@Noumenon, I am not saying that we should judge individuals per se (notwithstanding my comments above). There are a zillion ways to make an important contribution, and most people do not capture their positive externalities in their income. More to the point, we really do not know how people spend their days -- could be, they are using their unemployed time to tutor poor kids or visit nursing homes. But I also see a lot of people in my daily life who do not really seem to *do* anything with free time, and I wonder whether they are creating much, if anything, in the way of positive externalities. They are, presumably, the targets of the linked colonial statute.  

By Anonymous Ignoramus, at Sun Mar 13, 06:52:00 PM:


It's more than just bad politics, although that's part of it.

I'd pick unemployment as our single biggest problem today -- although it's intertwined with others.

We have many millions of people who would like to be producers, but aren't getting the chance. This will likely get worse, before it gets better.

Some of this is a reflection of larger forces at work. But our current Borg leadership isn't helping -- it predates the current administration, but Obama & Co have made things worse. The irony is that blacks will suffer more from this in the long run.

The truth is that many "producers' owe their production to where they're slotted in the Borg. They're more "presiders' than "producers", actually. They may come to find that their "production" is tied to the continued success of their arm of the Borg, which isn't necessarily a given.

The Borg has issues -- by necessity it'll either get bigger or smaller -- if the latter, many seemingly successful "private but Borg-dependent businesses" may run into rocky times, and the "producers' won't look so "productive."

I do accept your point that we can't sustain an economy where only a relatively few are incented to give a shit about actual results, and then get sur-taxed for their trouble. But there's a better way to sell that.

Personally, I'm close to giving up on trying to be "productive" and may just go over to the Dark Side.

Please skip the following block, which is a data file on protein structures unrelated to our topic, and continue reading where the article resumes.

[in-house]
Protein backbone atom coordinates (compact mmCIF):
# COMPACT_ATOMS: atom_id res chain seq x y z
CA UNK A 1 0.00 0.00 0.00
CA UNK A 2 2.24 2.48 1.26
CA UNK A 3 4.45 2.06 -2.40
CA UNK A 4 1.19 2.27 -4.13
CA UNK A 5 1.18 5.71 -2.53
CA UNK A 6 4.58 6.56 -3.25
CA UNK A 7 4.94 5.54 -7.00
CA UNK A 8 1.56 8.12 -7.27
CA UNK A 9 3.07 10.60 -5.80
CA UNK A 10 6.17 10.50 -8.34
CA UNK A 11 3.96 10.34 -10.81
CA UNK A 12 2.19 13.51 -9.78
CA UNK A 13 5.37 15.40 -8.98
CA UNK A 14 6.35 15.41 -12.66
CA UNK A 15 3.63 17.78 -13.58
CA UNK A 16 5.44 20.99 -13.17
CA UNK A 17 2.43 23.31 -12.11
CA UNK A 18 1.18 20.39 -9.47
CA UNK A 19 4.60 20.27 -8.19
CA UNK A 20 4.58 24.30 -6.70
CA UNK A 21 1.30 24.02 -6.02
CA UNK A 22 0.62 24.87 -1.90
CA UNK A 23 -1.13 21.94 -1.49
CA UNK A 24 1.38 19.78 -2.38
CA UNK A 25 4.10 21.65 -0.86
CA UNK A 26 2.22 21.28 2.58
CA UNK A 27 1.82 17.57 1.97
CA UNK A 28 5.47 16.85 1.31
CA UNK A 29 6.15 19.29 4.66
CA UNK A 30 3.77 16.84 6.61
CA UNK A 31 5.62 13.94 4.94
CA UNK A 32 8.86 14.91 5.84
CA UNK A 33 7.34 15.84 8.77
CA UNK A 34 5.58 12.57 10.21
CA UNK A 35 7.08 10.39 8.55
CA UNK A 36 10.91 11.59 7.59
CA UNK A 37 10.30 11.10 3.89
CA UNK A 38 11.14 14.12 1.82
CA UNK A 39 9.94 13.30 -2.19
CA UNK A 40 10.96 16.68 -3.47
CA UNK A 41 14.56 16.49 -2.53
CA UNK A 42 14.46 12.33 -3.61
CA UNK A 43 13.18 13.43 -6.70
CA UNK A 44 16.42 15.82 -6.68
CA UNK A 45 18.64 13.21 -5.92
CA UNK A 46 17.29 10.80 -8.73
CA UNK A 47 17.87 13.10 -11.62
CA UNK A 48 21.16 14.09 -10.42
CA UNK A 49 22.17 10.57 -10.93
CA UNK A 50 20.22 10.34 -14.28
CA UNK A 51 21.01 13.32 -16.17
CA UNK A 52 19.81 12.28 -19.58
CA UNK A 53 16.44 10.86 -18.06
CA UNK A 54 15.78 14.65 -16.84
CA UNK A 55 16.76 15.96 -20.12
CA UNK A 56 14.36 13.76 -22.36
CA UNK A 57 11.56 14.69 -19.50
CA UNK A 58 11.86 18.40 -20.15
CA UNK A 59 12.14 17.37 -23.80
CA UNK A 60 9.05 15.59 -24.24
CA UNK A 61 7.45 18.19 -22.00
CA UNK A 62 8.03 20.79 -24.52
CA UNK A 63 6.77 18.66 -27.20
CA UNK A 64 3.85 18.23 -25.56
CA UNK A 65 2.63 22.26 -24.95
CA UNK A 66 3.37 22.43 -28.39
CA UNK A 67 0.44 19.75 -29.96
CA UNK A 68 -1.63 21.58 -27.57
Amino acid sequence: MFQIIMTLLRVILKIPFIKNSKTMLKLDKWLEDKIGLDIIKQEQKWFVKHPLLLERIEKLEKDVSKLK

By Blogger JPMcT, at Sun Mar 13, 07:22:00 PM:

We tax true production, then use the money to fund unproductive things.

Having gone through the process of leaving and re-entering the US mainland last week, I filled out detailed forms twice, had my luggage x-rayed by both the TSA and the USDA (neither of which have a record of "producing" any security or apprehending any criminals)and the whole process added HOURS to my travel time, making me less likely to want to do it again.

That's just a microcosm.

Magnify that by trillions, sprinkle in some union dues, lobbyists and dozens of other vast agencies which basically do nothing...and what do you have.

Chaos and debt.  

By Blogger Stephen, at Sun Mar 13, 11:41:00 PM:

Isn't it obvious that we need to foster an economic climate favorable to business? If the emphasis is on reducing government spending and regulation, jobs will increase. We need a situation where plenty of jobs are available in order to have entitlement reform.  

By Anonymous Anonymous, at Mon Mar 14, 10:54:00 AM:

It is hard to imagine Rush or Hannity as producers just because you produce wealth does not make you a producer. There are plenty of CEOs that fall into this category. These two have power; they have the power of persuasion and therefor money flows their direction. Put power back into the hands of people who make things and make things work and this country will turn around.  

By Blogger TigerHawk, at Mon Mar 14, 11:51:00 AM:

I think that any widely followed entertainer is a producer, and Rush and Hannity are definitely entertainers.  

By Anonymous daniel noe, at Mon Mar 14, 04:56:00 PM:

There is too much math in here for anybody I know to understand.  

By Blogger JPMcT, at Tue Mar 15, 12:22:00 AM:

Came back to check on my posts and they are all gone - even though I refreshed the page and screened them when I posted!!!

What gives??? Have I been banned?  

By Blogger JPMcT, at Tue Mar 15, 12:32:00 AM:

Ignore...test post... I changed my Google password and now all my posts have disappeared...very strange.  

By Anonymous Bird of Paradise, at Sat Mar 26, 11:13:00 AM:

Big brother out of our lives and out of america entirly and that means evicting the wretched UN and having the UN facility raized and the area turned into a bird refudge without the turkeys from WASHINGTON D.C.  

Post a Comment

This page is powered by Blogger. Isn't yours?